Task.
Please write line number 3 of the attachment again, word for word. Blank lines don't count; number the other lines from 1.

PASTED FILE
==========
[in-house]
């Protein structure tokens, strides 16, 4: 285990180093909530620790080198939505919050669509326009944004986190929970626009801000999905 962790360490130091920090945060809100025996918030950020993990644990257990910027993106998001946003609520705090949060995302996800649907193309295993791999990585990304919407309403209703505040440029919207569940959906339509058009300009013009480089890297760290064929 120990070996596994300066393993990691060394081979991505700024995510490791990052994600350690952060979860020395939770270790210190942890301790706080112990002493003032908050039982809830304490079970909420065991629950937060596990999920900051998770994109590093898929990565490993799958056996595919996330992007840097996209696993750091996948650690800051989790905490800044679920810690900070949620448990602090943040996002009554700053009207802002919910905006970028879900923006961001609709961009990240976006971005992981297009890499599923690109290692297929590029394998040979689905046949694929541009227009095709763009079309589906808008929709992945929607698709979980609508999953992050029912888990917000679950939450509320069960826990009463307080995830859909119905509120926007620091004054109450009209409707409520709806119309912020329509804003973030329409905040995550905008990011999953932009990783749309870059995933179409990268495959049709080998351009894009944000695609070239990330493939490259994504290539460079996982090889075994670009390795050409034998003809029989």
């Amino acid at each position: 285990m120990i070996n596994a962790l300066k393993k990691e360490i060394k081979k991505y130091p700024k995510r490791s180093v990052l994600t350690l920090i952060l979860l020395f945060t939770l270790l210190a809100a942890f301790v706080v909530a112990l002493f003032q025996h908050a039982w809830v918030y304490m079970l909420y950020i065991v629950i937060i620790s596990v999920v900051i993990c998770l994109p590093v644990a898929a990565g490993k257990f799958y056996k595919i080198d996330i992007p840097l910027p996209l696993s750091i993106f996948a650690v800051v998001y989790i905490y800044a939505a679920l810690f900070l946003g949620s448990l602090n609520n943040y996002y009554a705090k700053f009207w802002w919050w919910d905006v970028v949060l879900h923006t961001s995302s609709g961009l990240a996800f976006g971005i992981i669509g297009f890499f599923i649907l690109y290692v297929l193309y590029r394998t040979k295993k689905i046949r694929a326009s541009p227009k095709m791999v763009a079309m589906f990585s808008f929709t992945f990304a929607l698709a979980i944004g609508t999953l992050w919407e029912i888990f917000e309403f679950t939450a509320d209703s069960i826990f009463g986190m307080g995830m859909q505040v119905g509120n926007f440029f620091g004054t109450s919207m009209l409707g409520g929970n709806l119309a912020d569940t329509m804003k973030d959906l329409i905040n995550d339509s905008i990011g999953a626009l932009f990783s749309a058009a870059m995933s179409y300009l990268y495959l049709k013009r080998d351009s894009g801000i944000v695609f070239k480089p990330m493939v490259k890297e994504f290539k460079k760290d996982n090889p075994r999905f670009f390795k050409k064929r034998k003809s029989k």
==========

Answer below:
């Amino acid at each position: 285990m120990i070996n596994a962790l300066k393993k990691e360490i060394k081979k991505y130091p700024k995510r490791s180093v990052l994600t350690l920090i952060l979860l020395f945060t939770l270790l210190a809100a942890f301790v706080v909530a112990l002493f003032q025996h908050a039982w809830v918030y304490m079970l909420y950020i065991v629950i937060i620790s596990v999920v900051i993990c998770l994109p590093v644990a898929a990565g490993k257990f799958y056996k595919i080198d996330i992007p840097l910027p996209l696993s750091i993106f996948a650690v800051v998001y989790i905490y800044a939505a679920l810690f900070l946003g949620s448990l602090n609520n943040y996002y009554a705090k700053f009207w802002w919050w919910d905006v970028v949060l879900h923006t961001s995302s609709g961009l990240a996800f976006g971005i992981i669509g297009f890499f599923i649907l690109y290692v297929l193309y590029r394998t040979k295993k689905i046949r694929a326009s541009p227009k095709m791999v763009a079309m589906f990585s808008f929709t992945f990304a929607l698709a979980i944004g609508t999953l992050w919407e029912i888990f917000e309403f679950t939450a509320d209703s069960i826990f009463g986190m307080g995830m859909q505040v119905g509120n926007f440029f620091g004054t109450s919207m009209l409707g409520g929970n709806l119309a912020d569940t329509m804003k973030d959906l329409i905040n995550d339509s905008i990011g999953a626009l932009f990783s749309a058009a870059m995933s179409y300009l990268y495959l049709k013009r080998d351009s894009g801000i944000v695609f070239k480089p990330m493939v490259k890297e994504f290539k460079k760290d996982n090889p075994r999905f670009f390795k050409k064929r034998k003809s029989k």